PROVIDENCE, R.I. (WPRI) – Providence Public Safety Commissioner Steven Pare said Tuesday a city attorney made a “mistake” when he asked a Municipal Court judge to dismiss more than a dozen school-zone speed camera tickets that were scheduled for trial last week.
Judge John Lombardi, who also serves as a state representative, agreed to dismiss 15 speed camera tickets last Thursday after a city lawyer suggested Providence Municipal Court may not be the proper jurisdiction to handle the violations based on the alleged speed of the drivers. He said the case should be heard before the Rhode Island Traffic Tribunal.
The city’s attorney, Noah Kilroy, also told Lombardi some of the tickets were being dismissed because the police officer who reviewed the violation has since retired. In other cases, Kilroy said a representative from Conduent State & Local Solutions Inc. – the company that manages the cameras –was not present to discuss the how the cameras are calibrated.
But in an interview, Pare said the individuals who appeared in court last week had a “lucky day” because the city should not have agreed to dismiss any of the tickets. In the future, he said, none of the reasons given for last week’s dismissals will be used.
“These are new trials that just happened a couple weeks ago, so there are some bugs that we have to work out,” Pare said.
Providence issued 63,000 speed camera violations in 2018, taking advantage of a relatively new state law that that allows cities and towns to install traffic cameras within a quarter-mile of any type of school and fine all drivers caught traveling at least 11 miles per hour over the posted speed limit.
The city initially charged violators $95 per ticket, but state lawmakers intervened to lower the price to $50. City officials also agreed to partially refund thousands of drivers after a federal class-action lawsuit was filed challenging various aspects of the program.
Anyone who receives a speed camera ticket is allowed to challenge the violation in Municipal Court, although the court delayed trials throughout 2018 because of the class-action lawsuit.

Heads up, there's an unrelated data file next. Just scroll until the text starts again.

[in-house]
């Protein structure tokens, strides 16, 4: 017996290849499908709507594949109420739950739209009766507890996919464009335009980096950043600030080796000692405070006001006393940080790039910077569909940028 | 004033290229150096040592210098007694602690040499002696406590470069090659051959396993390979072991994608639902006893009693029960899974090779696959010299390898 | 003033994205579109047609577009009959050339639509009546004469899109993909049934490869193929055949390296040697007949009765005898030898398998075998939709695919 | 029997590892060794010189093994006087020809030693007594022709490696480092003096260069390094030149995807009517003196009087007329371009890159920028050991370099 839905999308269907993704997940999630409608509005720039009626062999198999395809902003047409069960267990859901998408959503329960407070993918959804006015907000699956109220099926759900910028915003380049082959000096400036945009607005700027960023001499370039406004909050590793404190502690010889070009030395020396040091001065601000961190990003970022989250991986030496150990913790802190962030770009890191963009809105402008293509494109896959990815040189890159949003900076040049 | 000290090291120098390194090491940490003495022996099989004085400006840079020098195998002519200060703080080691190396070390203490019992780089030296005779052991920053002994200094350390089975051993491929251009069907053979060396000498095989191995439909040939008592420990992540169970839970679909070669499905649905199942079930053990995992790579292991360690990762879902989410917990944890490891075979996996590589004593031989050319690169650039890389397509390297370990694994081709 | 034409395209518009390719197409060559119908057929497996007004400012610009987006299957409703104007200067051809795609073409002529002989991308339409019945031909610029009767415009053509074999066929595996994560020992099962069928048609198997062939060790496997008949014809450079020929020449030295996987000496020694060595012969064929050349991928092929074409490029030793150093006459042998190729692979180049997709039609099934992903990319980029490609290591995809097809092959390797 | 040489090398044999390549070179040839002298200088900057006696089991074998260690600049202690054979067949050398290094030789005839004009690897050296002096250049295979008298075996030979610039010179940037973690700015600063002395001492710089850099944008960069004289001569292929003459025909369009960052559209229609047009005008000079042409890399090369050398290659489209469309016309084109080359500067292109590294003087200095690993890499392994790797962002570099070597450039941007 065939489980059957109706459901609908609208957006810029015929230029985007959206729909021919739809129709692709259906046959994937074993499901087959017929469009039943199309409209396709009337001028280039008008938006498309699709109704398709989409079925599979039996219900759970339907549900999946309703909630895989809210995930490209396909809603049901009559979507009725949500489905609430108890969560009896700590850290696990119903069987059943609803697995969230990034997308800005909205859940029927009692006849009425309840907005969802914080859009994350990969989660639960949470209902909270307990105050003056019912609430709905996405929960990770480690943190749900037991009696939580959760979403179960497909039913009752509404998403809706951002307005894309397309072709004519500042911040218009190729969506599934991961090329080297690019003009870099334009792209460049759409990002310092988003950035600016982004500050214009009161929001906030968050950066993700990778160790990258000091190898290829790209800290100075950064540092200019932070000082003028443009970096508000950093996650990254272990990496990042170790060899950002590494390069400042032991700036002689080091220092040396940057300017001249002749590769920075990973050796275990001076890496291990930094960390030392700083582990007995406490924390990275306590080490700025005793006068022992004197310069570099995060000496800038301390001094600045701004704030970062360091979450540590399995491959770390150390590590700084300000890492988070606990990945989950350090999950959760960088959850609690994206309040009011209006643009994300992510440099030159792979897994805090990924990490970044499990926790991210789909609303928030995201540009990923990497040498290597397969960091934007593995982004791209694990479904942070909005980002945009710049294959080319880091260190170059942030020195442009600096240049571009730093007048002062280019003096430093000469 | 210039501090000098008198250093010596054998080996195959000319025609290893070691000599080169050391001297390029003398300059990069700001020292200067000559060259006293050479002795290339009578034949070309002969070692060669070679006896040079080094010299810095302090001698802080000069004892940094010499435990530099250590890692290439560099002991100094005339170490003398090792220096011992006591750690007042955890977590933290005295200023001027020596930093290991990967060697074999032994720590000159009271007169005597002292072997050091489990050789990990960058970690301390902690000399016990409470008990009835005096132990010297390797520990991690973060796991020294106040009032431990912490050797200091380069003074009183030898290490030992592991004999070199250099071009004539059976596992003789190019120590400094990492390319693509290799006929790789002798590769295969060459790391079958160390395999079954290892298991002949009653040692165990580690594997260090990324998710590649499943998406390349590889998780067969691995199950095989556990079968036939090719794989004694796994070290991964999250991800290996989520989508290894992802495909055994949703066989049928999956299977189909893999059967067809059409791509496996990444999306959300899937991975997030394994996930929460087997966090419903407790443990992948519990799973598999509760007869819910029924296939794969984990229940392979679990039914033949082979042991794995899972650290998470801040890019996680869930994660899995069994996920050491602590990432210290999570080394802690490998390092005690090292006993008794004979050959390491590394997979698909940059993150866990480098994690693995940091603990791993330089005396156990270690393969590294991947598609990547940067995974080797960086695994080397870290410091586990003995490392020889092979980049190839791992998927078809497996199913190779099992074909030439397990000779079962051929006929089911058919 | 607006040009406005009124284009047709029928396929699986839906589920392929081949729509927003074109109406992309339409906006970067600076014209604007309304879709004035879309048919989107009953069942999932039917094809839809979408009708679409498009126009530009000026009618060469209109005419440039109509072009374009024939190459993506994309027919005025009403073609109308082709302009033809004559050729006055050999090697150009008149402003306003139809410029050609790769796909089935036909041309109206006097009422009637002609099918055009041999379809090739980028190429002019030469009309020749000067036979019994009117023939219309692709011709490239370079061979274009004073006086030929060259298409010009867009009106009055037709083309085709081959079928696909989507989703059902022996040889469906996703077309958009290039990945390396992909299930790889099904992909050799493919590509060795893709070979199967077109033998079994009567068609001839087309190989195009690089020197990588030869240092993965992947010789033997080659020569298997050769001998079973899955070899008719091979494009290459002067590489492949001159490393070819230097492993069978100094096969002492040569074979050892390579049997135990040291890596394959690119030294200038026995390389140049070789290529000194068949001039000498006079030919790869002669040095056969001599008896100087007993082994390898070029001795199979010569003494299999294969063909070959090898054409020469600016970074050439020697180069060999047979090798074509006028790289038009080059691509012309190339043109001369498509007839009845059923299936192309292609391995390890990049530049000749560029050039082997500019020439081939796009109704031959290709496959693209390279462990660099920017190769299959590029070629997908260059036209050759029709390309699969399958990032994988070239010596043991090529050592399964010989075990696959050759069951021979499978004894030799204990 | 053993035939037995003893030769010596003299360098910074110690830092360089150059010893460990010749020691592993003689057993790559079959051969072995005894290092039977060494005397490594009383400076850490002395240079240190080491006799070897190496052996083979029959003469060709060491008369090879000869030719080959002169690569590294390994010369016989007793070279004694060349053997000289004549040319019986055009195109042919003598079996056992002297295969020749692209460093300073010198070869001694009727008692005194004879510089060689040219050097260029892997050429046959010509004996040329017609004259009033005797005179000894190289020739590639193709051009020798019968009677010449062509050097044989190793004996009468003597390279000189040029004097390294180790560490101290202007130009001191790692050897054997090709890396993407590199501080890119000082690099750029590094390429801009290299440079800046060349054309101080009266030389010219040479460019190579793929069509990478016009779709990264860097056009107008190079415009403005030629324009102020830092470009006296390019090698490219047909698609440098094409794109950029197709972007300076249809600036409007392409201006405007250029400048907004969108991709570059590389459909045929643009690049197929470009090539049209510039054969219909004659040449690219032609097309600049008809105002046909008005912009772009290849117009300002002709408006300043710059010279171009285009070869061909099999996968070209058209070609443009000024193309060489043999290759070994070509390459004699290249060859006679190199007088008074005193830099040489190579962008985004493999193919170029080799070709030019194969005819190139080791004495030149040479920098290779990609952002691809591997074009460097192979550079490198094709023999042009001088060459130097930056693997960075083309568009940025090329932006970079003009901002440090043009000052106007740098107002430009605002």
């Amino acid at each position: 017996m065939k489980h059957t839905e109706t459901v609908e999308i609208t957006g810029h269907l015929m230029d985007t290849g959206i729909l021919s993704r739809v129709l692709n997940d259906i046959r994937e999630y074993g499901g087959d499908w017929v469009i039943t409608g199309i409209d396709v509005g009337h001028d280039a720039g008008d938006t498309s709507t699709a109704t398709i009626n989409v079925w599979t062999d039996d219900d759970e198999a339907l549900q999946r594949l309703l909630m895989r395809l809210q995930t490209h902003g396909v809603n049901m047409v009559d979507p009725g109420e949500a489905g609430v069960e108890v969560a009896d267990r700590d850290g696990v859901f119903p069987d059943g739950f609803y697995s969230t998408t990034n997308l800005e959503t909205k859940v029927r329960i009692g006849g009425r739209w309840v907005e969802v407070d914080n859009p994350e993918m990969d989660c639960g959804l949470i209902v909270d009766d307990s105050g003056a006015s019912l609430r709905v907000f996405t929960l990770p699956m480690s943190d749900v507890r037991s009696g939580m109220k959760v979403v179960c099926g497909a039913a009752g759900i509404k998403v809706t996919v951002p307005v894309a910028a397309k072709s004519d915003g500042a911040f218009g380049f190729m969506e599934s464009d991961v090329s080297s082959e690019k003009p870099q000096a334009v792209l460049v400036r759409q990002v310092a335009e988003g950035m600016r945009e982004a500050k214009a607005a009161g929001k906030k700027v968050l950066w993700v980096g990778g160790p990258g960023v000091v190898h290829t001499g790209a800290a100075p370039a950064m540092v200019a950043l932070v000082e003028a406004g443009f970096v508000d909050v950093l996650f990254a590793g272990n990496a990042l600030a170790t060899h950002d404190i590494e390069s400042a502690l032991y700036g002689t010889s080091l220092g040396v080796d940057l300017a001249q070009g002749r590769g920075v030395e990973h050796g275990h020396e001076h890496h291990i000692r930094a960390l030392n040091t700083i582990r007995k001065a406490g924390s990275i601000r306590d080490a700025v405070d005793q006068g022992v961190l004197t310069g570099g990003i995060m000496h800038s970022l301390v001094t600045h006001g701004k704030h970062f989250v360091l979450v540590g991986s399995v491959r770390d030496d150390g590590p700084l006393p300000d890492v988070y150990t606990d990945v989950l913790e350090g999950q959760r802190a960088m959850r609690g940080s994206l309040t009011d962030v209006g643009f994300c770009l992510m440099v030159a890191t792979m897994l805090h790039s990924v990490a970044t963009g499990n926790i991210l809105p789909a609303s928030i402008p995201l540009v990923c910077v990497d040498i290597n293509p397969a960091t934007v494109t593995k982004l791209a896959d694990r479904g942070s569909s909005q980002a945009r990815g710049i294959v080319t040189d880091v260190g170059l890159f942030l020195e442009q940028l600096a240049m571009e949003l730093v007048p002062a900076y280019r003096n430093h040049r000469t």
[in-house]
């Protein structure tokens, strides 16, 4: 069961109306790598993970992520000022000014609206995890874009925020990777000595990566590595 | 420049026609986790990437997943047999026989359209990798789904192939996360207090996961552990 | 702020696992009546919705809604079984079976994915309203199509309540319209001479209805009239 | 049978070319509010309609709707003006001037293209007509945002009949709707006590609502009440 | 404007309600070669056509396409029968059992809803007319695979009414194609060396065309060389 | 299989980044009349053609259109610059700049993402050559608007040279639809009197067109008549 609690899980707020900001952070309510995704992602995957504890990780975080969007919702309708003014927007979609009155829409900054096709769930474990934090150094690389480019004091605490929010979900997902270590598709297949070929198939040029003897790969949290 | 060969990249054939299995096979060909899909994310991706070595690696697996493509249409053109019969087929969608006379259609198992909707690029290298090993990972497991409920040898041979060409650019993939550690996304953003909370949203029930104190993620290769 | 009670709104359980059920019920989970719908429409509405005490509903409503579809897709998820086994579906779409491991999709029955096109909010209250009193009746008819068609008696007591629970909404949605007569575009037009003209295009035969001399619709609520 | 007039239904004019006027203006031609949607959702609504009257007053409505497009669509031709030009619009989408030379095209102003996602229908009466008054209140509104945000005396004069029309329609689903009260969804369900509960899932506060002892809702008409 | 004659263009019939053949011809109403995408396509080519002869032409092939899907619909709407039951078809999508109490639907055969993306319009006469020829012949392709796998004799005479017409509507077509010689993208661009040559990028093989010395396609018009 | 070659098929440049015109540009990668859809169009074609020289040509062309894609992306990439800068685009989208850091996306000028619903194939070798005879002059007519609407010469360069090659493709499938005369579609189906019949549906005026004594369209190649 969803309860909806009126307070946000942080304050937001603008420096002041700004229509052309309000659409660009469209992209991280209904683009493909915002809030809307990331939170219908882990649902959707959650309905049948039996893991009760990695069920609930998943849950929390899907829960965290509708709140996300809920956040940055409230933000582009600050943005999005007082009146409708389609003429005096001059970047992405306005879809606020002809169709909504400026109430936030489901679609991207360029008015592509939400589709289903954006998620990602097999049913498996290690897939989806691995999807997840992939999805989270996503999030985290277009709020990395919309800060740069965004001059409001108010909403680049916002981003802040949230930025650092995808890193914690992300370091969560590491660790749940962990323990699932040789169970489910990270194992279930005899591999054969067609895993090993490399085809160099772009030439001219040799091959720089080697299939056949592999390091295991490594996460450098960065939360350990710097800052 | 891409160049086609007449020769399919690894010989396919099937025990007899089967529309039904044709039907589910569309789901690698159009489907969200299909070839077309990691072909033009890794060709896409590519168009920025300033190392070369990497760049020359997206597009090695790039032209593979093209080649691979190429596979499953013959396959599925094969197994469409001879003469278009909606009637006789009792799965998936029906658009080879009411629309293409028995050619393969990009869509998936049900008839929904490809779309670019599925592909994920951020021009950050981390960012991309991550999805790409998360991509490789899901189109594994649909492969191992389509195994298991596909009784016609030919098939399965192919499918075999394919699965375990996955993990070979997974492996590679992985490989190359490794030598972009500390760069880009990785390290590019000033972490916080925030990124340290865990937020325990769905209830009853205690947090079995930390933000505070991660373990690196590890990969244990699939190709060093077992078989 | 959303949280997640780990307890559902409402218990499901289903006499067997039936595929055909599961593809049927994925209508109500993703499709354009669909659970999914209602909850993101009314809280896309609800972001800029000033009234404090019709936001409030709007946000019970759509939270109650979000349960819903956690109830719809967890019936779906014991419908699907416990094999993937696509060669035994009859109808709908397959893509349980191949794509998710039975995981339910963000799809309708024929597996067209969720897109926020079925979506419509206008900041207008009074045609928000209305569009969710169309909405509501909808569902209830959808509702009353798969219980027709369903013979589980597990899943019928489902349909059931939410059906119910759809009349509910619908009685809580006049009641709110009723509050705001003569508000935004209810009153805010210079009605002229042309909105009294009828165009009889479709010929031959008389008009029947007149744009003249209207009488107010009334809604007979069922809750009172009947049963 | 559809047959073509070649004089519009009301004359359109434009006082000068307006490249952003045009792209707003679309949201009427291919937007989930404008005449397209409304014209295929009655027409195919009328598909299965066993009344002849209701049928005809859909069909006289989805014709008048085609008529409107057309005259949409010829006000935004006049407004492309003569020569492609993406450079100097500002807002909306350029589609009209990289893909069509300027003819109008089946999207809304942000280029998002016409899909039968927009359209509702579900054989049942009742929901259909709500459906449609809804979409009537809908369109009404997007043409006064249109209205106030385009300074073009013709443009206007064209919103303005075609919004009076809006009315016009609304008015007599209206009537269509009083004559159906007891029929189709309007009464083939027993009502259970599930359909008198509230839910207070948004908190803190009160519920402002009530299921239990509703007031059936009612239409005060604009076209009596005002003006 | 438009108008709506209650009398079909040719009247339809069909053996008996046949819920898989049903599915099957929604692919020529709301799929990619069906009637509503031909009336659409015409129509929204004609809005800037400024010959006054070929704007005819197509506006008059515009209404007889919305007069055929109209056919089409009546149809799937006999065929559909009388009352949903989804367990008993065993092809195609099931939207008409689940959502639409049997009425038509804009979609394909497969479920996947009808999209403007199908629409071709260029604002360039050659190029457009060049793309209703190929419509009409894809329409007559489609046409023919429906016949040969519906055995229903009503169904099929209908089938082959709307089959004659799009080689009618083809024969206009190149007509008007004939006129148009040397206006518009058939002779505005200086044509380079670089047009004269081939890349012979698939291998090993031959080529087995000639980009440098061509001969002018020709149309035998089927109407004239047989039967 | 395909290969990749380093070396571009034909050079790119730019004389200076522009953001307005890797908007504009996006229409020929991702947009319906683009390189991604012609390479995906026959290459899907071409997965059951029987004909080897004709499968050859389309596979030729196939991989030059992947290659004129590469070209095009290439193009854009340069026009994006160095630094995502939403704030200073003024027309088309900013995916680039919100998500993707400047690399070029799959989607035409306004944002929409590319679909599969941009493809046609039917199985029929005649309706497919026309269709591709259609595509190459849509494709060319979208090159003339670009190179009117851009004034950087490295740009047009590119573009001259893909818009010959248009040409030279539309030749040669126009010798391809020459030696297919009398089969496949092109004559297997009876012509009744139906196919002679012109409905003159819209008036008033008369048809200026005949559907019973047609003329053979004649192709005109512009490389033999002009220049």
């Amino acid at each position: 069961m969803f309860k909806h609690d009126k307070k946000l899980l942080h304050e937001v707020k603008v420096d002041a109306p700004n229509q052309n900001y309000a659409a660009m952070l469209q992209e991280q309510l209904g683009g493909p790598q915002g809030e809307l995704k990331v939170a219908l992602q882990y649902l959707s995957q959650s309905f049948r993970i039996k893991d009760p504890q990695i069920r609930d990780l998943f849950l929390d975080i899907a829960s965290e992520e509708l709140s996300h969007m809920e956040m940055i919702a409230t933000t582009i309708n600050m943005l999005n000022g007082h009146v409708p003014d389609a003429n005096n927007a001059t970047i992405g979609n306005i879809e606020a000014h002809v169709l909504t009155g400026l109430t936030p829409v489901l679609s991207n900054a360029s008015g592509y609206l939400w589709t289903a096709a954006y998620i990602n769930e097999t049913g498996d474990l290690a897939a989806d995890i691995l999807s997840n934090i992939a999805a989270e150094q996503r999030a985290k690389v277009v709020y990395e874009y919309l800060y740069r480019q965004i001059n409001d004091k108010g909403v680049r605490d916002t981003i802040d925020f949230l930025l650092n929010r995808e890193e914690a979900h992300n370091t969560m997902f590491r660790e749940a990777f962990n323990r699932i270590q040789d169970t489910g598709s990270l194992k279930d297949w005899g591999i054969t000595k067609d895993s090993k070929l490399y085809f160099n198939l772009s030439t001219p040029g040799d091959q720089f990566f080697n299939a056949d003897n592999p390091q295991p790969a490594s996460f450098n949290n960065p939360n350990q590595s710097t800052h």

The trials that were scheduled for last week had also been delayed in previous weeks, but they remained on the docket for Lombardi to hear. But Kilroy, the city’s attorney, asked for each case to be dismissed for a variety of reasons, including the jurisdictional question.
For some of the defendants, Kilroy cited the jurisdiction, the retirement of the officer, the company not having a representative present and a failure to properly issue a violation notice as the reason for dismissal. He joked that it was a “superfecta,” the term used when a bettor accurately predicts the top four finishers in a horse race.
“If I were you, I’d go play the numbers or something,” Lombardi told one woman whose ticket was dismissed. “Maybe you’re going to get lucky.”
But Pare said he’s confident the mistakes won’t continue. He said the federal judge who heard the class-action lawsuit already agreed Municipal Court is the proper jurisdiction for the tickets. He said the city plans to have active police officer review reaffirm of the tickets that the retired officer approved.
Pare said the representatives from Conduent have appeared in Municipal Court in the past, but they didn’t believe they were needed for Thursday. He said he plans to address the matter with the company.
“They’ll cooperate,” he said. “We’ll get through all these logistical issues so we can present a case that upholds the violation.”
While there are still hundreds of violations scheduled for trial, Pare predicted the volume will decrease over time. But he acknowledged it’s the city’s responsibility to prove that a violation occurred.
“There will always be challenges, but not to the extreme ‘we’ve seen’ at the beginning of the program,” he said.